Later today the Bank of Japan (BOJ) will publish its monetary policy decision for the month of March. Are traders expecting bombshells from the central bank?
Here are points you need to know if you’re planning on trading the event:
What happened last time?
As expected, the BOJ kept its monetary policies steady for another month in February.
That is, its benchmark rates remain at -0.1%; it’s still purchasing ETFs (6T JPY) and J-REITs (90B JPY) at the same pace; and the target for 10-year Japanese government bond yields remains at “around zero percent.”
To help keep financial institutions from sitting on their moolah, BOJ members also unanimously decided to extend their lending program application deadlines by one year.
The juiciest announcements were found in the central bank’s quarterly outlook, which reflected downgraded estimates for both GDP and inflation:
In a presser, BOJ Governor Kuroda shared that lower oil prices was the main reason for the CPI-related downgrades and hinted that the situation is only temporary.
Temporary or not, market players took the BOJ’s CPI downgrades to mean that the central bank might not be ready to normalize its easy policies as soon as they initially expected.
Fortunately for yen bulls, traders were more concerned over global growth weakness and uncertainty of the U.S.-China trade negotiations at the time. The yen barely made a pip (pun intended) during the trading session!
What are traders expecting this time?
The combo of U.S.-China trade tensions, slowdown in global demand (which is bad for exporting economies like Japan), and dovish shifts of major central banks like the Fed and ECB have increased pressure on Kuroda and his team to maintain their massive stimulus program.On the other hand, critics of the effectiveness of the BOJ’s easy policies are gaining voices. It doesn’t help that the central bank downgraded its inflation forecasts SIX YEARS after it published its two-year timeline of hitting 2.0% annual inflation.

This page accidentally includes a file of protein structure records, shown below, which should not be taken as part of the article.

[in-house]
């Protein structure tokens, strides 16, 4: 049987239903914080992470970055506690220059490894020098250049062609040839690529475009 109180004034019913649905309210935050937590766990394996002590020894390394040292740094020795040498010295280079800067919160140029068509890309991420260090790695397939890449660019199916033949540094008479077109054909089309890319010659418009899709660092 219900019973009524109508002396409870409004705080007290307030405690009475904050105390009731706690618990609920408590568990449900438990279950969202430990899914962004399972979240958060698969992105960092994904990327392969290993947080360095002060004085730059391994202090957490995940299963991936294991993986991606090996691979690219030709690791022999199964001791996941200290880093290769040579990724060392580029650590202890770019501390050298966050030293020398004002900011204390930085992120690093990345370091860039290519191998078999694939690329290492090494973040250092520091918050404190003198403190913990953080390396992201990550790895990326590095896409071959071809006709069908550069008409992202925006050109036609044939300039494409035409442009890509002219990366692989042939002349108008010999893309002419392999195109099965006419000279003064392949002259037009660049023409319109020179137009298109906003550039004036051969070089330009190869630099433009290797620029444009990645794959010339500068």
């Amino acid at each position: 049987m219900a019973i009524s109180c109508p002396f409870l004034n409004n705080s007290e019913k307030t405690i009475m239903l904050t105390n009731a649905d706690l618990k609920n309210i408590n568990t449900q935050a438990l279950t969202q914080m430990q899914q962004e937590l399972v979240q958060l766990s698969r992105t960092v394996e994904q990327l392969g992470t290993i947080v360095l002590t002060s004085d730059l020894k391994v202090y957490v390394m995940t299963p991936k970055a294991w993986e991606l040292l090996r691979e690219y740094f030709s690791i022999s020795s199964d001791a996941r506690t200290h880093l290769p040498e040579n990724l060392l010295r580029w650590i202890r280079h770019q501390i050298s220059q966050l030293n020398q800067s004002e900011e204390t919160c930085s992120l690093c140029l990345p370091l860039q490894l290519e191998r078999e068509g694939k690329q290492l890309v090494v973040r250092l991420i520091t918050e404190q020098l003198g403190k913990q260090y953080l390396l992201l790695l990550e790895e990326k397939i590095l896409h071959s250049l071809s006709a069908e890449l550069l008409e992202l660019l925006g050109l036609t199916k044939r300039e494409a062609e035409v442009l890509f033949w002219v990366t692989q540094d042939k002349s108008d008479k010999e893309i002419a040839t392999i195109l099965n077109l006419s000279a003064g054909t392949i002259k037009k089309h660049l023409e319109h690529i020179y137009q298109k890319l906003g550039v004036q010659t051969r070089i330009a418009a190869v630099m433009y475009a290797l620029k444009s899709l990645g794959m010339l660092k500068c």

This is why analysts are mostly expecting BOJ members to sit on their hands for another month.
They believe that Kuroda would maintain the central bank’s overall optimistic assessment but also warn that they would “carefully consider” adding more stimulus if a stronger yen threatens its inflation assessment.
Some also point out that the central bank isn’t likely to announce any significant policy changes until the members have studied the impact of the sales tax hike scheduled in October. If you recall, a tax hike in 2014 weighed on consumption and led to a recession.
For now, the only thing that market players are pretty sure of is that the BOJ would revise its stance on the economy’s exports and industrial production.
In its January meeting, the BOJ said that both were “on an increasing trend.” But with exports dropping the most since 2016 and industrial production shrinking for a third straight month in January, there’s little room for optimism for the BOJ.
How the yen might react
If Kuroda and his team stick to the script and only make a few tweaks to their export and industrial production outlook, then we’ll likely see limited reaction from the yen.
But if they start to hint at dropping more stimulus, then we might see the yen trade higher or lower against its counterparts.